Pennsylvania Epileptic woman sues jail over treatment, slur Woman faces charges of aggravated harassment, terroristic threats

By Joe Mandak

Associated Press

PITTSBURGH (AP) -- A black epileptic woman contends three white male western Pennsylvania guards violated her rights when she was allegedly denied medicine, causing a seizure during which a guard allegedly broke her shoulder and later used a racial slur that referenced President Barack Obama.

Tonja Jackson, 40, said in a federal lawsuit filed late Wednesday that guard told her, "Just because Obama is president, don't mean you're still not a (slur)."

Allegheny County spokesman Kevin Evanto said Thursday officials don't comment on litigation and that the guards, like all other county employees, "are instructed not to speak to the media."

Jackson is seeking unspecified damages in the 11-page lawsuit against the county, Warden Ramon Rustin, three guards, and a county police officer who investigated the incidents following her arrest on a bad check charge in late January 2009.

Online court records show Jackson has a long arrest record for crimes ranging from prostitution to robbery. She is awaiting trial on charges of aggravated harassment and terroristic threats for allegedly spitting at a guard and threatening to smack one in the face during the events in question.

Her lawyer, Susan Mahood, claims those charges are based on "false and misleading information" and were allegedly filed to deflect attention from the guards' alleged misconduct.

Mahood, for example, told The Associated Press on Thursday that Jackson didn't spit on a guard and if one was hit with saliva, it was the result of Jackson's involuntary movements during a seizure.

The lawsuit contends Jackson's anti-seizure medication, Dilantin, was confiscated at the jail after her arrest on Jan. 29, 2009, and that she was denied the daily medication for a week even though jail officials knew she had epilepsy.

On Feb. 6, Jackson told a guard she was experiencing "auras," or symptoms that often precede a seizure. The guard told Jackson it wasn't "medication time" and refused to call a nurse, and a supervising sergeant -- also being sued -- similarly refused, and ordered her to return to her cell.

Jackson then told the sergeant that "if she was going to die from lack of medication, she would do it on the spot in front of the (surveillance) camera, rather than alone in her cell," the lawsuit said.

That led the sergeant to summon others guards who handcuffed Jackson and took her to another area where a jail captain allegedly threatened to use a stun gun on her if she made a "wrong move." After Jackson said that device could kill her given her medical condition, officials transferred her to a mental health unit and led her past the guard who initially refused her medication -- who then allegedly made the Obama-related slur.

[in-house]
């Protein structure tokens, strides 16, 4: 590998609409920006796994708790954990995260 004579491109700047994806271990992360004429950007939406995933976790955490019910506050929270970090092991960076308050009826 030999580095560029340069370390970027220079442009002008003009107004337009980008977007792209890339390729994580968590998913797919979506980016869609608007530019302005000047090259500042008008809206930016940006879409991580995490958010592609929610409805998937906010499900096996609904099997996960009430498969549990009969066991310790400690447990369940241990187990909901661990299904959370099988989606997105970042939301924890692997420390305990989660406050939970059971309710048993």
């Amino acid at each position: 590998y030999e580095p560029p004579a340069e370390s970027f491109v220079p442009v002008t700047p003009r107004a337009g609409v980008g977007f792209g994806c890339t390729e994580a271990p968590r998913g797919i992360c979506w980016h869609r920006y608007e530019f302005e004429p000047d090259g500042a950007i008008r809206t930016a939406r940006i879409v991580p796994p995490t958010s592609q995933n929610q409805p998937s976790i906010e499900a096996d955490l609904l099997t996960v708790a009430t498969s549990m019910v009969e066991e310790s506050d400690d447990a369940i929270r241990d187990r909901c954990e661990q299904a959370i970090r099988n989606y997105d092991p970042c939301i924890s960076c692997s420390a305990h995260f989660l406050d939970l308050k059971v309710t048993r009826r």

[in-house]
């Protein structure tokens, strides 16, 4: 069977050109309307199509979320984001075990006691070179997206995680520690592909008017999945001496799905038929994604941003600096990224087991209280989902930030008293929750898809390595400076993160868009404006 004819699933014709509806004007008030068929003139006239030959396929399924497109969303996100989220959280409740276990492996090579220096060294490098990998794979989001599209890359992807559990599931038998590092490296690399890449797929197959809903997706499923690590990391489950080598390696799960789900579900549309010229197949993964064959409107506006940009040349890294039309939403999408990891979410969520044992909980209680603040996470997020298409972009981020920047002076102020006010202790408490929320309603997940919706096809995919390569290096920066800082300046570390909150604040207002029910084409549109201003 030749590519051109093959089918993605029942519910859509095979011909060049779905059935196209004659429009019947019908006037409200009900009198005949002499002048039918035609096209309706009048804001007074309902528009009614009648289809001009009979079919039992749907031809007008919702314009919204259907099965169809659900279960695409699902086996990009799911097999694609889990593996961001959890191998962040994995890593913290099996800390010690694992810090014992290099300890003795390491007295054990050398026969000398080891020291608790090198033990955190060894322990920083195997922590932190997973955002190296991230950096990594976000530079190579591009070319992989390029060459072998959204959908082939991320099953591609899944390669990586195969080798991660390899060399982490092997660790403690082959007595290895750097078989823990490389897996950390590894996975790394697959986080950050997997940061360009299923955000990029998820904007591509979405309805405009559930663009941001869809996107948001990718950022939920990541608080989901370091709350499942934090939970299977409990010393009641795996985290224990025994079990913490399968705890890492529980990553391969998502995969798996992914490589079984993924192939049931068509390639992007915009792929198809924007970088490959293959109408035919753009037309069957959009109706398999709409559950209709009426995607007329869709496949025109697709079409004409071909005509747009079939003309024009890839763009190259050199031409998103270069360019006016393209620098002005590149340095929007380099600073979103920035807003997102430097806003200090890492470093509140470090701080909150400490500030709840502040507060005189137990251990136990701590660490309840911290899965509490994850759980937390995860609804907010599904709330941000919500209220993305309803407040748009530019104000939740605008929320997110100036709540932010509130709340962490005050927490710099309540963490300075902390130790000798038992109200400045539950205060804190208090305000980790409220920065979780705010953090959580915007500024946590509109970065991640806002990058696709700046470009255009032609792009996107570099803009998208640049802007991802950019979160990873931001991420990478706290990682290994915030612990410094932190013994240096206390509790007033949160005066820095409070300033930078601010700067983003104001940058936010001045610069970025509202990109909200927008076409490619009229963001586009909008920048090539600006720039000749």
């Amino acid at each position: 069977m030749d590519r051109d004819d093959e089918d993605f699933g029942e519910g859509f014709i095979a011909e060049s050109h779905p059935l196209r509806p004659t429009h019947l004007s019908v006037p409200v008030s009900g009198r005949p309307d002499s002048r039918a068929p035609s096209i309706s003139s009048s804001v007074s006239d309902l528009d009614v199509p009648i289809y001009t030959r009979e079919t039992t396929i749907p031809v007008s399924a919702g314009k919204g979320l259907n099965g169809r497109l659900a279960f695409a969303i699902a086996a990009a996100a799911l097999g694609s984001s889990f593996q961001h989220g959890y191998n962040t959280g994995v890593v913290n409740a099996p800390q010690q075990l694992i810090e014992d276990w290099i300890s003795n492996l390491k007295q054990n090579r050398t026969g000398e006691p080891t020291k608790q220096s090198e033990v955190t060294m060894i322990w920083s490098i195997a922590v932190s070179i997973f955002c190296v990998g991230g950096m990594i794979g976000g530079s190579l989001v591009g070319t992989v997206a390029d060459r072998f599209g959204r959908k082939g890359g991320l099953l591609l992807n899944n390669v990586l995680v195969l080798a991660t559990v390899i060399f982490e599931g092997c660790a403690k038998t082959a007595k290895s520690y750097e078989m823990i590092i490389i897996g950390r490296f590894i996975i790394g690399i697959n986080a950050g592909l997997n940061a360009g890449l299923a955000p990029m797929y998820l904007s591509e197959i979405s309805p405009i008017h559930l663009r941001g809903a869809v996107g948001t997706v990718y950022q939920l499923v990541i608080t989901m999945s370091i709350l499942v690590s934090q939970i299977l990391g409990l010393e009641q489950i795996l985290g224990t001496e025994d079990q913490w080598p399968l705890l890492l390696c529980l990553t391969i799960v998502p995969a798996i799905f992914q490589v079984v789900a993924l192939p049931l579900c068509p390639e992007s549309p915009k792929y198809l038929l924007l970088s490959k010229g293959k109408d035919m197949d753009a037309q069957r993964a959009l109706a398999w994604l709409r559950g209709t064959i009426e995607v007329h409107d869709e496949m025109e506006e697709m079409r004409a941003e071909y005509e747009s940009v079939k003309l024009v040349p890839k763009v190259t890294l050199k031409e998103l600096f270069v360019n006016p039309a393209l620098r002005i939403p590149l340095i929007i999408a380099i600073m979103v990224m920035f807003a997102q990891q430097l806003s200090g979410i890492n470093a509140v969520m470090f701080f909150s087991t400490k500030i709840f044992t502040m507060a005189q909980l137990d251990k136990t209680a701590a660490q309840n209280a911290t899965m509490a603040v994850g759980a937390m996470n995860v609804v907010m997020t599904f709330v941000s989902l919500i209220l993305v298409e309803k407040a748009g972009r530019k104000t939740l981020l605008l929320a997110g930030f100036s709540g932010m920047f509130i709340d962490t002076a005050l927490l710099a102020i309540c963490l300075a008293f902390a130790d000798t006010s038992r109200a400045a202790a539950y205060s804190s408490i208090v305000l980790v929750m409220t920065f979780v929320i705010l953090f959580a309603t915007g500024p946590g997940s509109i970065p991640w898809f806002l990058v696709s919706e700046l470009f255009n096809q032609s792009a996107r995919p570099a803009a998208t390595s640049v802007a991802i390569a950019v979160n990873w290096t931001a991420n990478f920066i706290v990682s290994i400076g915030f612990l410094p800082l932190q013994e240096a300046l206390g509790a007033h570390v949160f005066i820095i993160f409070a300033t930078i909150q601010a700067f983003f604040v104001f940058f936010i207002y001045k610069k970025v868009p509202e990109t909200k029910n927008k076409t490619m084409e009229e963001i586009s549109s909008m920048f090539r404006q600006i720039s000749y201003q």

At that point, Jackson contends she suffered a seizure which the first guard responded to by "assaulting" during which her shoulder was broken. She contends she was denied the seizure medicine for several more hours, during which time she claims to have suffered another 14 seizures, before she was taken to a hospital for shoulder surgery.

Afterward, she was handcuffed to her hospital bed by a guard who refused to allow her to contact her family during her six-day stay, the lawsuit contends.

The lawsuit said the jail had female guards who could have tended to Jackson, but instead kept the male guard on duty who had to loose her from the bed whenever she needed to use the rest room. Doctors "ejected" the guard from her room by the third day of her hospital stay, so he sat outside her room thereafter, the lawsuit said.

The fourth officer sued is a county police officer who took statements from the three defendant guards. But Mahood contends those statements allegedly didn't detail Jackson's injuries, or give a full accounting of the facts.

Jackson contends the guards were never disciplined for their alleged wrongdoing, and instead the police officer filed criminal charges against her based on the allegedly false information they supplied, she said.

Published: Mon, Jan 3, 2011

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